Archive for October, 2009

Everything is possible. Nothing is certain…

Everything is possible.  Nothing is certain…

This was Cristian Castro’s philosophy, our 4×4 driver and guide to the Uyuni salt flats. It became our motto for Bolivia. We started our tour of Uyuni on a crisp Friday morning; 8 of us in a Toyota Landcruiser (Cristian, his girlfriend – our cook, an Auzzie couple – Laura and Alex, their friend Seb, a Japanese girl called Megumi, Ise and I). First stop was the “train graveyard”, where 100-year old decommissioned trains lie rusting in the desert. After that, we headed into the salt flats, which are most surreal – huge expanses of blinding white salt, crystallised into…

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What does a Potosi miner want for Christmas..?

What does a Potosi miner want for Christmas..?

“…A new job!” Well, that would be top of my list if I had to spend 10-14 hours a day in the hot (up to 45oC), dark, dusty airless tunnels chipping, packing, exploding, sorting and shifting heavy rocks and minerals. Also on my list for Santa would be: a professional massage (to ease away the back ache from crouching and bending all day), some jasmine scented bath oil (to wash away the grime and stink of hard graft) and some decent protective hand cream (the dust and rocks are very drying and chafing). Do the miners of Potosi have the…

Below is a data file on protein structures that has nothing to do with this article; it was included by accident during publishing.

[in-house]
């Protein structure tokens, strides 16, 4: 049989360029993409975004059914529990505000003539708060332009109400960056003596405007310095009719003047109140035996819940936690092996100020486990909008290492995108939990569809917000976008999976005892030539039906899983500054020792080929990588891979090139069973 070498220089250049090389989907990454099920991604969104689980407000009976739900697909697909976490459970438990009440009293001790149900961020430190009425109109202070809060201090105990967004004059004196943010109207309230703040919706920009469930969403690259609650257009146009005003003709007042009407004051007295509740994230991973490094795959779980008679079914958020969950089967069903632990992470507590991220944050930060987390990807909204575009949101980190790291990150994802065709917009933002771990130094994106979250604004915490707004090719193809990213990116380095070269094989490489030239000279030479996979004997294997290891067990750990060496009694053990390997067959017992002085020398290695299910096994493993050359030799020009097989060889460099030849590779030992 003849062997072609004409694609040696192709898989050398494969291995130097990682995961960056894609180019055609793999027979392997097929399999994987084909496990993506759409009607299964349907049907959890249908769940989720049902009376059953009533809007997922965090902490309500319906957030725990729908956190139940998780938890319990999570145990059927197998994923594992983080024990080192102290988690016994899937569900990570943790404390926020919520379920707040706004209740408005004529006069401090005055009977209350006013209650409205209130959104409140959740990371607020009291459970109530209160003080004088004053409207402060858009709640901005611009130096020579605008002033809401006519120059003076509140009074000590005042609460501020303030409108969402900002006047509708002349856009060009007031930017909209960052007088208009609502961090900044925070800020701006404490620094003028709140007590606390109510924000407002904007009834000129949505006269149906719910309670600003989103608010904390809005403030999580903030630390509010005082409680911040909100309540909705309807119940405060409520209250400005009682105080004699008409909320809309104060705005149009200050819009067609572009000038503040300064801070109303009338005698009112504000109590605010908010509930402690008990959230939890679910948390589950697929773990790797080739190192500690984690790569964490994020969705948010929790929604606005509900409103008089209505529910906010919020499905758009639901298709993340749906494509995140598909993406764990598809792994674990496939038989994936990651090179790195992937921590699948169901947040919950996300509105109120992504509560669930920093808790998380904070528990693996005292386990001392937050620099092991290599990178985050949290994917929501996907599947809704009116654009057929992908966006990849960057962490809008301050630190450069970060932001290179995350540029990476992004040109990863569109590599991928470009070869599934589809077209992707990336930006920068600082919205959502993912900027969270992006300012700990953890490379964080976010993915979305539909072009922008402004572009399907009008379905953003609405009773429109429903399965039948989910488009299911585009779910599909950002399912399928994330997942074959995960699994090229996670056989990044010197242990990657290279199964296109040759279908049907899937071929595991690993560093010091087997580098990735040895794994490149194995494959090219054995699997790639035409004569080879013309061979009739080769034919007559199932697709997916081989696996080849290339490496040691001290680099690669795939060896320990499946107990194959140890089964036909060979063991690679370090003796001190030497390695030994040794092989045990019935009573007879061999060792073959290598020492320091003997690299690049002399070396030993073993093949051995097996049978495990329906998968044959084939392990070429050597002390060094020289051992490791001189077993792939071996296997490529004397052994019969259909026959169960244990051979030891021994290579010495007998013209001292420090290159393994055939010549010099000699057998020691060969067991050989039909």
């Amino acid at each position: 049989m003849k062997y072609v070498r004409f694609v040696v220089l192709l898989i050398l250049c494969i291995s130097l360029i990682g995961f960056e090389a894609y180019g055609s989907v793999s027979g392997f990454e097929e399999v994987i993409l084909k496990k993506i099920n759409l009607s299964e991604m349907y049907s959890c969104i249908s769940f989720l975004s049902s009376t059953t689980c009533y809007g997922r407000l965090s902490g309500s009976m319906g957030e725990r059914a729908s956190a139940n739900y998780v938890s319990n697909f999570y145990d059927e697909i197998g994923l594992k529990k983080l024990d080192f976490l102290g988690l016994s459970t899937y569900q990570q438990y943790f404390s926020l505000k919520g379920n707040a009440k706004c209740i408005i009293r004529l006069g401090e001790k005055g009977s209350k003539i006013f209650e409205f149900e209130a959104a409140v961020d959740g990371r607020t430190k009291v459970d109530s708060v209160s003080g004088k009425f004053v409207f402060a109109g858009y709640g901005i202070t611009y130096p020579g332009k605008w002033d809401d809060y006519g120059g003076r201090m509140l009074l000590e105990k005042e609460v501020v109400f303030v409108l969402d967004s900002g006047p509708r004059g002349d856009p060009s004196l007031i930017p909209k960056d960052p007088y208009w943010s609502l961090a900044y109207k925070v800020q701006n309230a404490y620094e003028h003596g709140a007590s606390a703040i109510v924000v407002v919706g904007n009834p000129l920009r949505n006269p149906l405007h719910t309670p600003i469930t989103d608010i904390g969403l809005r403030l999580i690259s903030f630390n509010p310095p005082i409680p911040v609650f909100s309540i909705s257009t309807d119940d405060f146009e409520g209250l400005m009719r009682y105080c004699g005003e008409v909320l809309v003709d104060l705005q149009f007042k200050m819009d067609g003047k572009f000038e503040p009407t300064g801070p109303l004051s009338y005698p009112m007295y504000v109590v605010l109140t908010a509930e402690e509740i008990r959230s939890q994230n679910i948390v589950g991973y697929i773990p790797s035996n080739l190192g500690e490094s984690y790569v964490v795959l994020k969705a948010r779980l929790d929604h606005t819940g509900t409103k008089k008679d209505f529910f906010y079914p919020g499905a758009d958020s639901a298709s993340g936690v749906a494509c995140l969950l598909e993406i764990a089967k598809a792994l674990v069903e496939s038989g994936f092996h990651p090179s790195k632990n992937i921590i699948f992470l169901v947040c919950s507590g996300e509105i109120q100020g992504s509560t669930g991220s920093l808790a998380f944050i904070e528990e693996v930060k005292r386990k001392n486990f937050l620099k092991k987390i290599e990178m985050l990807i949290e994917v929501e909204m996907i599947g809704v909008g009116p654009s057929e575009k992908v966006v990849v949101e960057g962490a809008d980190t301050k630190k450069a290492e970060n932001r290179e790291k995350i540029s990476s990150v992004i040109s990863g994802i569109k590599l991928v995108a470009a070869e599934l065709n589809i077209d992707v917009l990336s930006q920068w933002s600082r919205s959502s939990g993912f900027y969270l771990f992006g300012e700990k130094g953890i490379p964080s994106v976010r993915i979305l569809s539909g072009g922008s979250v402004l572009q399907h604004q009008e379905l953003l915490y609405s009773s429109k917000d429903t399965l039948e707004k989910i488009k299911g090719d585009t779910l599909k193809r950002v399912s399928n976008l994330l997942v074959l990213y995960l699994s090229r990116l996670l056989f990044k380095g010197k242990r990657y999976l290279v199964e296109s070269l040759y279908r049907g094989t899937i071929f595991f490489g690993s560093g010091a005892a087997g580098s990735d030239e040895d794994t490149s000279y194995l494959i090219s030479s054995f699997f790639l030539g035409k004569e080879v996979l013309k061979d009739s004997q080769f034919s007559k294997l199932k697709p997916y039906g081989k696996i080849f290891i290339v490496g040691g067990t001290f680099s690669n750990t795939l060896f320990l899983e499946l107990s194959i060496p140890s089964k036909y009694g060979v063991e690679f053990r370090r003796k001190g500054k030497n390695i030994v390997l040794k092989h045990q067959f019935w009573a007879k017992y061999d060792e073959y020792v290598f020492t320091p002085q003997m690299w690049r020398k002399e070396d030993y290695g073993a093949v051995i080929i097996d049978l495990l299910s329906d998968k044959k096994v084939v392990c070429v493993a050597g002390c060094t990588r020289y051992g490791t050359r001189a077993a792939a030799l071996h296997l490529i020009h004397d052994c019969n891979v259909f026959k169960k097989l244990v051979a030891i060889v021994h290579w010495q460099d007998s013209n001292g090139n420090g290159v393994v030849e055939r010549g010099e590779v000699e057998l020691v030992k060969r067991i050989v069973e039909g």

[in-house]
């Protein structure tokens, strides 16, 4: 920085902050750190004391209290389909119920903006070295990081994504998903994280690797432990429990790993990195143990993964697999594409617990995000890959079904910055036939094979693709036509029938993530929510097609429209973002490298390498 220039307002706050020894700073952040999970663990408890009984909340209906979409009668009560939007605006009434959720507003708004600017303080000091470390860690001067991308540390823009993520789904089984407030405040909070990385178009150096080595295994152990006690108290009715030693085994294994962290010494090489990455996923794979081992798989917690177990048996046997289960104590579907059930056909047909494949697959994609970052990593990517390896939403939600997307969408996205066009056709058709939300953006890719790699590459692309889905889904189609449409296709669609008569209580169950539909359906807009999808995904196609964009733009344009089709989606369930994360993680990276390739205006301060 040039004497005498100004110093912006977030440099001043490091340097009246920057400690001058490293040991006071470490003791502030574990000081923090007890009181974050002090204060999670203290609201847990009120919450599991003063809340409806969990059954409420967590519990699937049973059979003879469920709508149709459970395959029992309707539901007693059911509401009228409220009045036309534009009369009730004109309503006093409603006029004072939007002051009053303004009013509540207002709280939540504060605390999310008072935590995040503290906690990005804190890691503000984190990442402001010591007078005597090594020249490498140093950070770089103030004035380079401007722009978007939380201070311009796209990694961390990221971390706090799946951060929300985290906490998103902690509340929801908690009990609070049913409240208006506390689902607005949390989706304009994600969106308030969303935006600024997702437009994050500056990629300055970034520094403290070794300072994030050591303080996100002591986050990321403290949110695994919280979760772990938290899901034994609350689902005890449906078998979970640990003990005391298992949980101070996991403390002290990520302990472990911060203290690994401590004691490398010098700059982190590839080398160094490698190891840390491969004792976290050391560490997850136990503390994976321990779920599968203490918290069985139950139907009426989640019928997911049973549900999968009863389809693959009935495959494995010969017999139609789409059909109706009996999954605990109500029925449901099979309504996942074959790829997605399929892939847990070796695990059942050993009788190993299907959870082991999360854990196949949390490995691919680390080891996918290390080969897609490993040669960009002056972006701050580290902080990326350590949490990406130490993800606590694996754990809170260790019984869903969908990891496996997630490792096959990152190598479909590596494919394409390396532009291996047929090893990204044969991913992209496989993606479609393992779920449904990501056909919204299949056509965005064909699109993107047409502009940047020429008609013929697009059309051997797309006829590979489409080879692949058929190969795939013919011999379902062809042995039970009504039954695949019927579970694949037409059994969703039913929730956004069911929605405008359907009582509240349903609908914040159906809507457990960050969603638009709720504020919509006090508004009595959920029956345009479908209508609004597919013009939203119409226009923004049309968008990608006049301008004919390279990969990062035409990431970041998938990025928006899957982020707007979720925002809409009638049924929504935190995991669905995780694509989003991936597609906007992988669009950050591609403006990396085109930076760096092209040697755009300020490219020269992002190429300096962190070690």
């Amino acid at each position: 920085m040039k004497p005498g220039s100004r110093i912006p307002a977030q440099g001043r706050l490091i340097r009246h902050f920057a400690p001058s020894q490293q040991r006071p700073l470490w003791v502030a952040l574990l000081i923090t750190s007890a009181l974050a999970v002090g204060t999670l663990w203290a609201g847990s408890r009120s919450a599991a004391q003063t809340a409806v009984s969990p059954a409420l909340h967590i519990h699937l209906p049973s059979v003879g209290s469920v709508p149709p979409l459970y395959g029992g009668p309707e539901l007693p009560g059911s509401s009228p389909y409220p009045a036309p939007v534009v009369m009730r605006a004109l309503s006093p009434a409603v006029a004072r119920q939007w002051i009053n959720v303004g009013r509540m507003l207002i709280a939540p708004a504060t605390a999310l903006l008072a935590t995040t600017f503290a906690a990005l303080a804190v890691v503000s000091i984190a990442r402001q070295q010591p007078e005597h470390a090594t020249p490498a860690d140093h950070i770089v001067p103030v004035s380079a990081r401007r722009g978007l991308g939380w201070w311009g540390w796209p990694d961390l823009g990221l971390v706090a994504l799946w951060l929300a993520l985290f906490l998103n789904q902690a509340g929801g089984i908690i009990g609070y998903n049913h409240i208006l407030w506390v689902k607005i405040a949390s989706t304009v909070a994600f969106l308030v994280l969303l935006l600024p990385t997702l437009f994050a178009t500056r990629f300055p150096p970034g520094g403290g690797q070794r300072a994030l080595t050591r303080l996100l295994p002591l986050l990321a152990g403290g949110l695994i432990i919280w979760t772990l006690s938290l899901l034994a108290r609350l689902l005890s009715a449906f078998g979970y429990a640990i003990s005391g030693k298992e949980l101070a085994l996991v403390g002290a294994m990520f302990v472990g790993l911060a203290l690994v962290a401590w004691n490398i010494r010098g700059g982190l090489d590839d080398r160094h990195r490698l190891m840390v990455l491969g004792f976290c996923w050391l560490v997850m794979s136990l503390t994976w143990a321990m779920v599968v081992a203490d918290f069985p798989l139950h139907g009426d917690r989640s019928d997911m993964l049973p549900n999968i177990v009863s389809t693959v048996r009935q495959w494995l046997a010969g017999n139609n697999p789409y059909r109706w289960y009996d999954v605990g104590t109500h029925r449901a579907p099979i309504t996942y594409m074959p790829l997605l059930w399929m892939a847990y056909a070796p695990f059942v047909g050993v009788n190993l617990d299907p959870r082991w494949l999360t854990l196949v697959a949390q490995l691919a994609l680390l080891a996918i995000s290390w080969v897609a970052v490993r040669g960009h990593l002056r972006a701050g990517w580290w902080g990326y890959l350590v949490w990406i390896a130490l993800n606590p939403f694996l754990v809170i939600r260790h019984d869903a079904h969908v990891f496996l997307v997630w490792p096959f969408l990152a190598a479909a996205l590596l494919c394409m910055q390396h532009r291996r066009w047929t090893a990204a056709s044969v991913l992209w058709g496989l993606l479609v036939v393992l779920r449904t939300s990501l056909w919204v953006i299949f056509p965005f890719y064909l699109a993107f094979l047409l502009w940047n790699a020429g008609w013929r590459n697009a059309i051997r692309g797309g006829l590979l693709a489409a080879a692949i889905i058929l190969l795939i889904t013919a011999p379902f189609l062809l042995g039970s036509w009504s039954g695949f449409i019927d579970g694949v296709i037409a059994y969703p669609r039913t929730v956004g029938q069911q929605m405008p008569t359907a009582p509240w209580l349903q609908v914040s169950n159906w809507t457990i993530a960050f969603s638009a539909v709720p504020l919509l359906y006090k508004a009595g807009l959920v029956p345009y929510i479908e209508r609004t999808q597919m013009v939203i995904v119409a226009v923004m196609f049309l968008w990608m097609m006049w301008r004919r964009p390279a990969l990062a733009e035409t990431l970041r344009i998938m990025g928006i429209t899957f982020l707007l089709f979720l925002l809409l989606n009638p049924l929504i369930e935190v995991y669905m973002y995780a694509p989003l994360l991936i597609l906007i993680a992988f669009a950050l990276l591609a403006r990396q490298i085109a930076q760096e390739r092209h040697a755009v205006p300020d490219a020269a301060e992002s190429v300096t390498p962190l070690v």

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The Road of Death

The Road of Death

The road, if you can call it that, from La Paz to Coroico has earned the epithet of “The World’s Most Dangerous Road” due to its morbid reputation for being the route on which the most deaths occur annually. It’s estimated that 200-300 people die or are seriously injured each year as a result of taking a tumble over the sheer drops, which are the main feature of the road’s 64km length. Naturally, such a road attracts the attention of maniacs intent on mountain biking at speed along the narrow, crumbling, rock-strewn track and round the many hairpin bends into…

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Lake Titicaca & La Paz

Lake Titicaca & La Paz

We’ve been in Bolivia since last Friday. teamGoolTM travelled from Cusco to Copacabana (commonly known as “Copa”, at Lake Titicaca) by bus and had one of the smoothest border crossings so far. We’re now on country number 12 of the Big Trip and I had been a bit apprehensive about Bolivia after having been told (by other travellers) that the food was terrible and that we were bound to get ill. So far, however, Bolivia has been pretty good – cheap, interesting and mostly dry, with some good food! The women here dress traditionally, with Laurel and Hardy style bowler…

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